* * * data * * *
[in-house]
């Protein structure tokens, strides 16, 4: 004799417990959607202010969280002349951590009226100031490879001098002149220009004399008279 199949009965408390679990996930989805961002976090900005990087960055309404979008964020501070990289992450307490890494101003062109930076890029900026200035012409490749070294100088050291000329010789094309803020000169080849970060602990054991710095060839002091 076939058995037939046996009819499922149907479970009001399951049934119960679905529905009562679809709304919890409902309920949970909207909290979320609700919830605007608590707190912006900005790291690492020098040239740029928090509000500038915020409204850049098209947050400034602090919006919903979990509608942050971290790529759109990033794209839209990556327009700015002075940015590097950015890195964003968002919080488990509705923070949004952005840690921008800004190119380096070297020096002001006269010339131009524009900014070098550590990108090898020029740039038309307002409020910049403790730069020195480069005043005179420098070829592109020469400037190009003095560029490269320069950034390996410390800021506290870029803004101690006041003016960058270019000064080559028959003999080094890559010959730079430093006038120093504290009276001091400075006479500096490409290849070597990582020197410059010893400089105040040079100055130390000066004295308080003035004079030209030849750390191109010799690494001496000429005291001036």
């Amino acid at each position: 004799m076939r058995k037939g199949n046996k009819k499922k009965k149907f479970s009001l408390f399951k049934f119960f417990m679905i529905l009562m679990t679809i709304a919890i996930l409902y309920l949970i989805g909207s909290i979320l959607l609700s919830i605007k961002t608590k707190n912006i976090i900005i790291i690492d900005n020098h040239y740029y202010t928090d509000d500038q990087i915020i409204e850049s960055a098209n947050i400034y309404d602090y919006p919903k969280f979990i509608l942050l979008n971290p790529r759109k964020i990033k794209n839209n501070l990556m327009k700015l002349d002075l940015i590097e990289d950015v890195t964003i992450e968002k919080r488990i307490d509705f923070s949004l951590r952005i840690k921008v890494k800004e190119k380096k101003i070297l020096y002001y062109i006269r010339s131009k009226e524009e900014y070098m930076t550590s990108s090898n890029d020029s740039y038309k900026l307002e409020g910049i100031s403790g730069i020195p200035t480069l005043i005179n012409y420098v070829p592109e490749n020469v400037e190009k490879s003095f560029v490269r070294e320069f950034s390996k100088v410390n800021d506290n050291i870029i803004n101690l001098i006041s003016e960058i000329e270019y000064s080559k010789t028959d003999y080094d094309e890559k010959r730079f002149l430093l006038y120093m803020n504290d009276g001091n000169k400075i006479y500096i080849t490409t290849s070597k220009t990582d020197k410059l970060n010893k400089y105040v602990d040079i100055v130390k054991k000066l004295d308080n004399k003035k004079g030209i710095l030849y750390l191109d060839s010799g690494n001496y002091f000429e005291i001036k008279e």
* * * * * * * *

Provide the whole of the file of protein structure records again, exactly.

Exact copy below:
[in-house]
């Protein structure tokens, strides 16, 4: 004799417990959607202010969280002349951590009226100031490879001098002149220009004399008279 199949009965408390679990996930989805961002976090900005990087960055309404979008964020501070990289992450307490890494101003062109930076890029900026200035012409490749070294100088050291000329010789094309803020000169080849970060602990054991710095060839002091 076939058995037939046996009819499922149907479970009001399951049934119960679905529905009562679809709304919890409902309920949970909207909290979320609700919830605007608590707190912006900005790291690492020098040239740029928090509000500038915020409204850049098209947050400034602090919006919903979990509608942050971290790529759109990033794209839209990556327009700015002075940015590097950015890195964003968002919080488990509705923070949004952005840690921008800004190119380096070297020096002001006269010339131009524009900014070098550590990108090898020029740039038309307002409020910049403790730069020195480069005043005179420098070829592109020469400037190009003095560029490269320069950034390996410390800021506290870029803004101690006041003016960058270019000064080559028959003999080094890559010959730079430093006038120093504290009276001091400075006479500096490409290849070597990582020197410059010893400089105040040079100055130390000066004295308080003035004079030209030849750390191109010799690494001496000429005291001036």
């Amino acid at each position: 004799m076939r058995k037939g199949n046996k009819k499922k009965k149907f479970s009001l408390f399951k049934f119960f417990m679905i529905l009562m679990t679809i709304a919890i996930l409902y309920l949970i989805g909207s909290i979320l959607l609700s919830i605007k961002t608590k707190n912006i976090i900005i790291i690492d900005n020098h040239y740029y202010t928090d509000d500038q990087i915020i409204e850049s960055a098209n947050i400034y309404d602090y919006p919903k969280f979990i509608l942050l979008n971290p790529r759109k964020i990033k794209n839209n501070l990556m327009k700015l002349d002075l940015i590097e990289d950015v890195t964003i992450e968002k919080r488990i307490d509705f923070s949004l951590r952005i840690k921008v890494k800004e190119k380096k101003i070297l020096y002001y062109i006269r010339s131009k009226e524009e900014y070098m930076t550590s990108s090898n890029d020029s740039y038309k900026l307002e409020g910049i100031s403790g730069i020195p200035t480069l005043i005179n012409y420098v070829p592109e490749n020469v400037e190009k490879s003095f560029v490269r070294e320069f950034s390996k100088v410390n800021d506290n050291i870029i803004n101690l001098i006041s003016e960058i000329e270019y000064s080559k010789t028959d003999y080094d094309e890559k010959r730079f002149l430093l006038y120093m803020n504290d009276g001091n000169k400075i006479y500096i080849t490409t290849s070597k220009t990582d020197k410059l970060n010893k400089y105040v602990d040079i100055v130390k054991k000066l004295d308080n004399k003035k004079g030209i710095l030849y750390l191109d060839s010799g690494n001496y002091f000429e005291i001036k008279e």